Maximilian Hornung's journey to Bach's world



Cellist Maximilian Hornung is one of the most sought after young musicians of today. Born in 1986 in Augsburg, he studied cello with the world famous virtuoso David Geringas. At the age of 23 he won the first cello position in the Bayerische Rundfunkorchester but quit after 4 years to build an international solo career for himself. Since than he has been performing with world class ensembles and conductors. Besides making his living as a soloist Hornung is also very active in chamber music area. Lastly he has taken part in a new Schubert recording from Deutsche Grammophon with the renowned soloists Anne-Sophie Mutter and Daniil Trifonov. Just before his Bach solo cello recitals I talked with Maximilian Hornung in Munich about Bach's music, his upbringing, career path and future projects.     
Hello Max, what have you been doing recently?
I have been very busy during last spring and summer. I was basically, constantly traveling. I actually played a concert every two days in a different place with so many different concert programs… It was a quite stressful time. But now, I’m a bit more relaxed and it is actually a good time for me because I am playing all the six Bach suites next week, for the very first time in my career. This time, I spared ten days to relax and to learn all of the Bach suites and to really get into the special Bach focus which is not so easy to reach.
Could you tell me more about your feelings and thoughts about Bach’s cello suites?
When I play Bach, the most difficult thing for me is to get into that quite special mood of the music because this music enlarges its genuine power only in the concert. So what I am practicing is basically, to think about how I have to shape this music and which kind of character I want to express because that’s different in every suite, even in every movement. So I am really trying to find out the unique character of every movement and to express it with the correct sound, articulation and bowing… So that’s the most difficult thing for me to realize in Bach. I’m looking very much forward to this concert. I will give it in a church. It will be at the Stresa Festival in the northern Italy. They told me that the church is really beautiful, a bit dark and with a nice atmosphere. I think the location will fit the repertoire very well and the right mood will come up in the two concerts.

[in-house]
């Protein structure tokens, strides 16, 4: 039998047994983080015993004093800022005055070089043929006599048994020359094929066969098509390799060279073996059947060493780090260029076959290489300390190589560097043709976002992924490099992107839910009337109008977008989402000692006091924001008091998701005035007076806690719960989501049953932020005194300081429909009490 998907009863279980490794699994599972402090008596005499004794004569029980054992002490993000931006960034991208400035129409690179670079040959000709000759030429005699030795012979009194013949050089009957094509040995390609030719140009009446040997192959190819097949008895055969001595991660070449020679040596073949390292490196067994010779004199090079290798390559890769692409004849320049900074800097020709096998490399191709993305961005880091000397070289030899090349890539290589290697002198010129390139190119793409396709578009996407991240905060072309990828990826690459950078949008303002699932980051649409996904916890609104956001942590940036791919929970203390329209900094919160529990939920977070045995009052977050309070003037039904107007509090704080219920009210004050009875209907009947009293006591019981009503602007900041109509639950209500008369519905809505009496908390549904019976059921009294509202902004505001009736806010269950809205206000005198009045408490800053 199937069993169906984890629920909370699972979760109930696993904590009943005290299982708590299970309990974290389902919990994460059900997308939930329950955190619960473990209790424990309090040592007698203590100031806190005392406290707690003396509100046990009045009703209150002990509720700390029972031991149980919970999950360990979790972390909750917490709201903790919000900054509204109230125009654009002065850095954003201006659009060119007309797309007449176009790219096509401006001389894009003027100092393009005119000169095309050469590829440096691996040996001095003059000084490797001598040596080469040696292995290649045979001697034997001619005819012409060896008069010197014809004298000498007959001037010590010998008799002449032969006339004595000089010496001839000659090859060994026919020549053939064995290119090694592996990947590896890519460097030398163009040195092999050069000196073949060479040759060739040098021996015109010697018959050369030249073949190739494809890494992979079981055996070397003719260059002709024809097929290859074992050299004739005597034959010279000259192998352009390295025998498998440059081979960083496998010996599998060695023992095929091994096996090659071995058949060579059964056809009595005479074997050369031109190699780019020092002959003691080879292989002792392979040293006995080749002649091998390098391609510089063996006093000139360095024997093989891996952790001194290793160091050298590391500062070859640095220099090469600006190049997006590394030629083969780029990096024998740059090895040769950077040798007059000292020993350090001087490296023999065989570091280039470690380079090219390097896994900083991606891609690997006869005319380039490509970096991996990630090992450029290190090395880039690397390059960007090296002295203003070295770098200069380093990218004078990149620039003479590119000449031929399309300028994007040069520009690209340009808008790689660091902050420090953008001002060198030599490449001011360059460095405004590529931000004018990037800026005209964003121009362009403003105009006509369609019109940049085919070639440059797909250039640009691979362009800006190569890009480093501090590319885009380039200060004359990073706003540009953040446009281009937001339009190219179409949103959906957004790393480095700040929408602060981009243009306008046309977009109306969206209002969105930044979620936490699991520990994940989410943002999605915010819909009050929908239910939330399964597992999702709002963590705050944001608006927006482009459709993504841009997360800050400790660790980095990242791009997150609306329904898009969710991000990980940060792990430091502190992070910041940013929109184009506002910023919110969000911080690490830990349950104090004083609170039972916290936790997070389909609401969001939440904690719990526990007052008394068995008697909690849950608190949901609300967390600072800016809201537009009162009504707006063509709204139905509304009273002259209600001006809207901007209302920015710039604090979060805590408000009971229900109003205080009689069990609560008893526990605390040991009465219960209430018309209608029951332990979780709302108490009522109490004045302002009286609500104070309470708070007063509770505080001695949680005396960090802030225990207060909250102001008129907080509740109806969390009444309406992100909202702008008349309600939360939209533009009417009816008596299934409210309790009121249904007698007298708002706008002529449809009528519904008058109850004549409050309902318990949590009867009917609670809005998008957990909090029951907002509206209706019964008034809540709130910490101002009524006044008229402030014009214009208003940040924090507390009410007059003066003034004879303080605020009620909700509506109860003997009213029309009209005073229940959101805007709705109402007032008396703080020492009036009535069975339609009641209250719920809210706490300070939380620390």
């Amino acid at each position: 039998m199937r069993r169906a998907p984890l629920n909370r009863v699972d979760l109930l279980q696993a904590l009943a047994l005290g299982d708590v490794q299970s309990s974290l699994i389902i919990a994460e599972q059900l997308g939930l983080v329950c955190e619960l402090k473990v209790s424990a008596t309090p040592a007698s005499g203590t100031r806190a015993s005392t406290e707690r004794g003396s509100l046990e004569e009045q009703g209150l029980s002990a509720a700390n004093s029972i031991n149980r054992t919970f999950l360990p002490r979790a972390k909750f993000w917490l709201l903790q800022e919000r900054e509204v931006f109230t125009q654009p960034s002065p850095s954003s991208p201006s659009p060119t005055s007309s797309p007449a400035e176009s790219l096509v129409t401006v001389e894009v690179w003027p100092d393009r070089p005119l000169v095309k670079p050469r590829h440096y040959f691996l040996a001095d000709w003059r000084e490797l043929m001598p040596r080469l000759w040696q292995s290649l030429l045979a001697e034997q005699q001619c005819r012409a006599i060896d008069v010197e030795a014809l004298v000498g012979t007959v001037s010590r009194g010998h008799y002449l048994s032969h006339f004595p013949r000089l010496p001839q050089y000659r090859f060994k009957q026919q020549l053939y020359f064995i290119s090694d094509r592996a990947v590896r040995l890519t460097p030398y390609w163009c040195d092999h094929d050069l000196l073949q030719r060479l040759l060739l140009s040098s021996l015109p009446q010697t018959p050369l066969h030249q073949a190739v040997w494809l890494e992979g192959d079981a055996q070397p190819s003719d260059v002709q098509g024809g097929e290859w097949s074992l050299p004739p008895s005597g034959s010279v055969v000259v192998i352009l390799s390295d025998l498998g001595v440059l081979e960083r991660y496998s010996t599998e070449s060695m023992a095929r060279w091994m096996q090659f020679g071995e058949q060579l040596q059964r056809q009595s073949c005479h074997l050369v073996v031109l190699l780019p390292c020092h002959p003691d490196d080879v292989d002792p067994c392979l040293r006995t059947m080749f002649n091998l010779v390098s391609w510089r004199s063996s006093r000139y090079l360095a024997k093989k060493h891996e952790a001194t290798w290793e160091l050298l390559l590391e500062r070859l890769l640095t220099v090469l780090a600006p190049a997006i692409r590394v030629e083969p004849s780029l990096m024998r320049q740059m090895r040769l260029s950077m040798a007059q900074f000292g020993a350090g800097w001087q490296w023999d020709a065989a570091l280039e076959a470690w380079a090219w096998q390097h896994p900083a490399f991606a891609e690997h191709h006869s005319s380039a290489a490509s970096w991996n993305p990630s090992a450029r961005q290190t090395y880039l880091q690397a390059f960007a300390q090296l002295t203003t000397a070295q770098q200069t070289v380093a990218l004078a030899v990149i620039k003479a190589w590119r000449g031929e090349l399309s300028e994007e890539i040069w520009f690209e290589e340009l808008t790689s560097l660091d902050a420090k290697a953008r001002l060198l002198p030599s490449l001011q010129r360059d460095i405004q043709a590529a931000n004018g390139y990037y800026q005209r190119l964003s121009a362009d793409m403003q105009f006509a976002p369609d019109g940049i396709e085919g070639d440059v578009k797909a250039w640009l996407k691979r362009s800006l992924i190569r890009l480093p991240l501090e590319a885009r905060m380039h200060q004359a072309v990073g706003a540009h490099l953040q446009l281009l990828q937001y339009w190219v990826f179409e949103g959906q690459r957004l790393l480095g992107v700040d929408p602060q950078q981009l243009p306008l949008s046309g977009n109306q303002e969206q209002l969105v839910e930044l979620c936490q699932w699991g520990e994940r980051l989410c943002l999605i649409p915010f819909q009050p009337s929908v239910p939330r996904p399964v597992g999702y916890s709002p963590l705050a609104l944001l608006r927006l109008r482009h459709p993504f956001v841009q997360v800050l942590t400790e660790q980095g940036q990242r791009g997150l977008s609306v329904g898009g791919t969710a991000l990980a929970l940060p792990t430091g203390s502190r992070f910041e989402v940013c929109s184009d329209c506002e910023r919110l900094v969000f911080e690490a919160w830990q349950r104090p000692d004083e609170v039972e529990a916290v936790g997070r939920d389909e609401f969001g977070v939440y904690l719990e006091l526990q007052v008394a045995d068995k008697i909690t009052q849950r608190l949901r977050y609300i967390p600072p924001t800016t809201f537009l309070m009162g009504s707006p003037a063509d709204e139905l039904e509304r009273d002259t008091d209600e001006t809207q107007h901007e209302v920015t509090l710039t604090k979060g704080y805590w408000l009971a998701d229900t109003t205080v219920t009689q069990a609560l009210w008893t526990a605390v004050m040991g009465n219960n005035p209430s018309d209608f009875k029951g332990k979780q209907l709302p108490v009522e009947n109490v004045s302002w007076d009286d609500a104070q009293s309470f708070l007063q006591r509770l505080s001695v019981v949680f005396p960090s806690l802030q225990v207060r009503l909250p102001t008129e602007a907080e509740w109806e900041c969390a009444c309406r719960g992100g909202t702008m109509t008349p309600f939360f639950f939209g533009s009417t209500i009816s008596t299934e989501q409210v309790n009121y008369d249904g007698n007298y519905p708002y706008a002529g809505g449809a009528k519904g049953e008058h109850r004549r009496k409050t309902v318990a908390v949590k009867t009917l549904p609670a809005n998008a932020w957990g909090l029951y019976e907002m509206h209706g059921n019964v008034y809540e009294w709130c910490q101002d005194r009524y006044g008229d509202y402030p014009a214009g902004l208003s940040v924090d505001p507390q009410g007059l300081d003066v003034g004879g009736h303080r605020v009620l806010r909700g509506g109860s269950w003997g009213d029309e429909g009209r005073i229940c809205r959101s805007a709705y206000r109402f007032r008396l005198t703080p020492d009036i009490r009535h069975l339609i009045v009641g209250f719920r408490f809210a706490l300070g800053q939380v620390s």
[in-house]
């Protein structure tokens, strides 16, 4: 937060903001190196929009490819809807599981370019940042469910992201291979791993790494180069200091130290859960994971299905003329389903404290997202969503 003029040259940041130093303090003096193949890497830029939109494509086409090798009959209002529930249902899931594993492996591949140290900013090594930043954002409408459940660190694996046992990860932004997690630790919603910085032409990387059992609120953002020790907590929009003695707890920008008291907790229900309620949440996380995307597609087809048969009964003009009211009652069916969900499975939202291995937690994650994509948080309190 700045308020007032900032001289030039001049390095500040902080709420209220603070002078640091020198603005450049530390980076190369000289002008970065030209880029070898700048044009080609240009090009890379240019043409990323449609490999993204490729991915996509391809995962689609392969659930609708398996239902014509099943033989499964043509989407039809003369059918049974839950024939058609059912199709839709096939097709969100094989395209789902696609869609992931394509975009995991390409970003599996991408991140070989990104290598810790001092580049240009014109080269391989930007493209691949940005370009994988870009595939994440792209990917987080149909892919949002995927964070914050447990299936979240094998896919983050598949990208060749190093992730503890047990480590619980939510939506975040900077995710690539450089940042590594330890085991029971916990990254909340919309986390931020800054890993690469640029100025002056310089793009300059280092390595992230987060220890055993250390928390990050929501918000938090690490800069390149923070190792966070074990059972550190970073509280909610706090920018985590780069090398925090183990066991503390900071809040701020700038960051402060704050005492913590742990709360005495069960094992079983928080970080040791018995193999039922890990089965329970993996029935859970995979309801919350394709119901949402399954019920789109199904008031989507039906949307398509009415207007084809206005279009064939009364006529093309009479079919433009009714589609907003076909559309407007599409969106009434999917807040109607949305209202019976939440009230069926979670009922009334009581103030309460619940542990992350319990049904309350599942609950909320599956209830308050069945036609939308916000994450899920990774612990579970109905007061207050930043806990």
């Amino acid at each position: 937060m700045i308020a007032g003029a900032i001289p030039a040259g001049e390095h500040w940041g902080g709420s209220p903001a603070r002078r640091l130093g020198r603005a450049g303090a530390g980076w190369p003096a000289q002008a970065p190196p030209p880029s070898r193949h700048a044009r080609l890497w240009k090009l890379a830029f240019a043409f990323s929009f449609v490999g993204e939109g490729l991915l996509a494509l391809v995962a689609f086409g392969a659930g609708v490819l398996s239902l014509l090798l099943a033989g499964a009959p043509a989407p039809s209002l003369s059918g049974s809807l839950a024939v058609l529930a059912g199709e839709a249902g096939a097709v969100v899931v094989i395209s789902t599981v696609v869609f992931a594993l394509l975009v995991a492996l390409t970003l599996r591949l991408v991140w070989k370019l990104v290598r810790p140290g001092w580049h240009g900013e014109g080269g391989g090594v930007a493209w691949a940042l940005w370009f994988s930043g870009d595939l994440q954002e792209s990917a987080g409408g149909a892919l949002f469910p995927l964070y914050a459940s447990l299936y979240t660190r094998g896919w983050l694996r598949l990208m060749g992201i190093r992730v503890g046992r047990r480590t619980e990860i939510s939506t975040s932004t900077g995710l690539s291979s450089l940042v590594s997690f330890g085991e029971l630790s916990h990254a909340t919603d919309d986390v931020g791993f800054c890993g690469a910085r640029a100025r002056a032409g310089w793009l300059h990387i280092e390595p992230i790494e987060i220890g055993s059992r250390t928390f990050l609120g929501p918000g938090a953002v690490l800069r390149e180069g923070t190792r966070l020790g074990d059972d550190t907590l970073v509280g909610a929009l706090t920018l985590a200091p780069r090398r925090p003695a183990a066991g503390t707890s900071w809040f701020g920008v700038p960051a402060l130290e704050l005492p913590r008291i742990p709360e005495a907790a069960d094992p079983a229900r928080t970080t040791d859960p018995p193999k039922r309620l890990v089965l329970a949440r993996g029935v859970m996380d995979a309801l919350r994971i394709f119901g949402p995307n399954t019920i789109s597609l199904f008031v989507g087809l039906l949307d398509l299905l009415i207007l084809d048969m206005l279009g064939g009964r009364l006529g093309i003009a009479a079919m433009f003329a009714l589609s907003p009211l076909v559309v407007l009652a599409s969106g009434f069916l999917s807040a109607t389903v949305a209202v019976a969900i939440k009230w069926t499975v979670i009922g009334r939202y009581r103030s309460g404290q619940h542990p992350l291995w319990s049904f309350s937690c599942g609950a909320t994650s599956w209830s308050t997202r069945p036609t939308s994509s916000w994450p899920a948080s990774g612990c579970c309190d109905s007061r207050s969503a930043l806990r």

What can you say about playing Bach in general?
Playing Bach has become a challenging task today because of the reason that it’s been poisoned with too many influences and too many opinions. They have been existing about Bach’s music over the centuries. And for me, it is really difficult to find back the pure music which is very important for me. Actually, I know all these things; I read all the different editions, I saw the manuscripts of all the seven or eight copies and all of them are completely different. Then I read the books about the suites and also Leopold Mozart’s book on violin method that explains a lot about articulation and trills and how to phrase things, how to connect things, how to separate things and all these important stuff.

Is Leopold Mozart’s opinions helpful in this area?
Yes, absolutely… He is not showing any kind of rules but he is just showing how they did all those things in his time. Of course, it is connected to some kind of rules but it is very subjective, rather a question of taste. He says; “If it belongs to good taste, you can do whatever you want.” It is really strange and also very inspiring because it is a document of his time. So, I try to take it as simple as possible and to see the harmony and rhythm.
What about your relations with your esteemed teacher David Geringas?
I studied with him for three years in Berlin. What I most learned from him is his approach to the cello when he was playing for me during the lessons, his ability and technique for producing the sound. He was very influential for me. The whole way he approaches the music, and his very natural playing. He was always getting a good sound. That was very inspiring.